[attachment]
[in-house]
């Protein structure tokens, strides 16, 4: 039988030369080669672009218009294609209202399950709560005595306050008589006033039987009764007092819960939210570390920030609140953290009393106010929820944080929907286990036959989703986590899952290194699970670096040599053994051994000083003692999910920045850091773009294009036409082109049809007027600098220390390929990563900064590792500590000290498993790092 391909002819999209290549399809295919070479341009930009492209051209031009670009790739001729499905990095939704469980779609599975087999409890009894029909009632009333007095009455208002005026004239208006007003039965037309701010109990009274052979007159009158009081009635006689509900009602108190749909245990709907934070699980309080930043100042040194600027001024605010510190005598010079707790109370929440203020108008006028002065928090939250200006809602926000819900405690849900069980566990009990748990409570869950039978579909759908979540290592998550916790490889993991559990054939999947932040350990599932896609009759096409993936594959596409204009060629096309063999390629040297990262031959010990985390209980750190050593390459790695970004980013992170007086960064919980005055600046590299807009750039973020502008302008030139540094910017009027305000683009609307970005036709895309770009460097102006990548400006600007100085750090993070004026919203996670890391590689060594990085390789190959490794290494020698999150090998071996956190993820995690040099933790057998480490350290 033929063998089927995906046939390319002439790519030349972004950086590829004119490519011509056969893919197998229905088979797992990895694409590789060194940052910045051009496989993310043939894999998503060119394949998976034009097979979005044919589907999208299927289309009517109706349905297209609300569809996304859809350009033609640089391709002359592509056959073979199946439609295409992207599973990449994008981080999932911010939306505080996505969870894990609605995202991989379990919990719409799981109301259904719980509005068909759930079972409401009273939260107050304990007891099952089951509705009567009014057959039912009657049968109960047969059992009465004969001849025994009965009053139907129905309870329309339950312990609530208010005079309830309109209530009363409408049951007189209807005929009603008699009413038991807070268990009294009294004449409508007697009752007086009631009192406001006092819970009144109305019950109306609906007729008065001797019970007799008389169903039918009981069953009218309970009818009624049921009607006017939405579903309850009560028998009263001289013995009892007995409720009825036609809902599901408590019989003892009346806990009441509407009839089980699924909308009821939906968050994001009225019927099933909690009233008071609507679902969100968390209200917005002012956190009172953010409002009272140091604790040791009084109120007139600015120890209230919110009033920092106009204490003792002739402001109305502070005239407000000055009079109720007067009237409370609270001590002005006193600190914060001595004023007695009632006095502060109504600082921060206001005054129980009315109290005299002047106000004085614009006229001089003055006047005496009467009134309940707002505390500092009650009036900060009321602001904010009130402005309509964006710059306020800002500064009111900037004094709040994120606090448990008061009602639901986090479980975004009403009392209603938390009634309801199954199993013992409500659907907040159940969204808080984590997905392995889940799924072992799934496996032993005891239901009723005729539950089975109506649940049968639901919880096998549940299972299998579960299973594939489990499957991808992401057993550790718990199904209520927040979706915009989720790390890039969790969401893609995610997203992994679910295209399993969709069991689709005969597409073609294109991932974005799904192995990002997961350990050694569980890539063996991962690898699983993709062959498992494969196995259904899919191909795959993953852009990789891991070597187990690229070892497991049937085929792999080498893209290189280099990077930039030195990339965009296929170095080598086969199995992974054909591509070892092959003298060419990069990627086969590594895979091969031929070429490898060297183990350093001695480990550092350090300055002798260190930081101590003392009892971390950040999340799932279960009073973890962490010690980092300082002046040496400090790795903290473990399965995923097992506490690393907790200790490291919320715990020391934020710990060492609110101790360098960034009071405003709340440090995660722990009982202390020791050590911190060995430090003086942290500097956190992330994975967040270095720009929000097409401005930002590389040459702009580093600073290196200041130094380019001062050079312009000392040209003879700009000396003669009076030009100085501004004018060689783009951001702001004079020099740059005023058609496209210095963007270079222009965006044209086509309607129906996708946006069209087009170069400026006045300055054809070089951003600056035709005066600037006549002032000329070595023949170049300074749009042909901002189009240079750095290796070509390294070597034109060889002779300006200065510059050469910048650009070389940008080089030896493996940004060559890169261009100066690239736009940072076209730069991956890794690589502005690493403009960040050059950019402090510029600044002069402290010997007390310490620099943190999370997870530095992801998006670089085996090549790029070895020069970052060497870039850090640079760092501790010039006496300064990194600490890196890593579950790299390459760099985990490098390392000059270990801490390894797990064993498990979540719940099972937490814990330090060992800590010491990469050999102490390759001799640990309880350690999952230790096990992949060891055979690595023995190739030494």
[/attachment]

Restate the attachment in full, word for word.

[in-house]
């Protein structure tokens, strides 16, 4: 039988030369080669672009218009294609209202399950709560005595306050008589006033039987009764007092819960939210570390920030609140953290009393106010929820944080929907286990036959989703986590899952290194699970670096040599053994051994000083003692999910920045850091773009294009036409082109049809007027600098220390390929990563900064590792500590000290498993790092 391909002819999209290549399809295919070479341009930009492209051209031009670009790739001729499905990095939704469980779609599975087999409890009894029909009632009333007095009455208002005026004239208006007003039965037309701010109990009274052979007159009158009081009635006689509900009602108190749909245990709907934070699980309080930043100042040194600027001024605010510190005598010079707790109370929440203020108008006028002065928090939250200006809602926000819900405690849900069980566990009990748990409570869950039978579909759908979540290592998550916790490889993991559990054939999947932040350990599932896609009759096409993936594959596409204009060629096309063999390629040297990262031959010990985390209980750190050593390459790695970004980013992170007086960064919980005055600046590299807009750039973020502008302008030139540094910017009027305000683009609307970005036709895309770009460097102006990548400006600007100085750090993070004026919203996670890391590689060594990085390789190959490794290494020698999150090998071996956190993820995690040099933790057998480490350290 033929063998089927995906046939390319002439790519030349972004950086590829004119490519011509056969893919197998229905088979797992990895694409590789060194940052910045051009496989993310043939894999998503060119394949998976034009097979979005044919589907999208299927289309009517109706349905297209609300569809996304859809350009033609640089391709002359592509056959073979199946439609295409992207599973990449994008981080999932911010939306505080996505969870894990609605995202991989379990919990719409799981109301259904719980509005068909759930079972409401009273939260107050304990007891099952089951509705009567009014057959039912009657049968109960047969059992009465004969001849025994009965009053139907129905309870329309339950312990609530208010005079309830309109209530009363409408049951007189209807005929009603008699009413038991807070268990009294009294004449409508007697009752007086009631009192406001006092819970009144109305019950109306609906007729008065001797019970007799008389169903039918009981069953009218309970009818009624049921009607006017939405579903309850009560028998009263001289013995009892007995409720009825036609809902599901408590019989003892009346806990009441509407009839089980699924909308009821939906968050994001009225019927099933909690009233008071609507679902969100968390209200917005002012956190009172953010409002009272140091604790040791009084109120007139600015120890209230919110009033920092106009204490003792002739402001109305502070005239407000000055009079109720007067009237409370609270001590002005006193600190914060001595004023007695009632006095502060109504600082921060206001005054129980009315109290005299002047106000004085614009006229001089003055006047005496009467009134309940707002505390500092009650009036900060009321602001904010009130402005309509964006710059306020800002500064009111900037004094709040994120606090448990008061009602639901986090479980975004009403009392209603938390009634309801199954199993013992409500659907907040159940969204808080984590997905392995889940799924072992799934496996032993005891239901009723005729539950089975109506649940049968639901919880096998549940299972299998579960299973594939489990499957991808992401057993550790718990199904209520927040979706915009989720790390890039969790969401893609995610997203992994679910295209399993969709069991689709005969597409073609294109991932974005799904192995990002997961350990050694569980890539063996991962690898699983993709062959498992494969196995259904899919191909795959993953852009990789891991070597187990690229070892497991049937085929792999080498893209290189280099990077930039030195990339965009296929170095080598086969199995992974054909591509070892092959003298060419990069990627086969590594895979091969031929070429490898060297183990350093001695480990550092350090300055002798260190930081101590003392009892971390950040999340799932279960009073973890962490010690980092300082002046040496400090790795903290473990399965995923097992506490690393907790200790490291919320715990020391934020710990060492609110101790360098960034009071405003709340440090995660722990009982202390020791050590911190060995430090003086942290500097956190992330994975967040270095720009929000097409401005930002590389040459702009580093600073290196200041130094380019001062050079312009000392040209003879700009000396003669009076030009100085501004004018060689783009951001702001004079020099740059005023058609496209210095963007270079222009965006044209086509309607129906996708946006069209087009170069400026006045300055054809070089951003600056035709005066600037006549002032000329070595023949170049300074749009042909901002189009240079750095290796070509390294070597034109060889002779300006200065510059050469910048650009070389940008080089030896493996940004060559890169261009100066690239736009940072076209730069991956890794690589502005690493403009960040050059950019402090510029600044002069402290010997007390310490620099943190999370997870530095992801998006670089085996090549790029070895020069970052060497870039850090640079760092501790010039006496300064990194600490890196890593579950790299390459760099985990490098390392000059270990801490390894797990064993498990979540719940099972937490814990330090060992800590010491990469050999102490390759001799640990309880350690999952230790096990992949060891055979690595023995190739030494």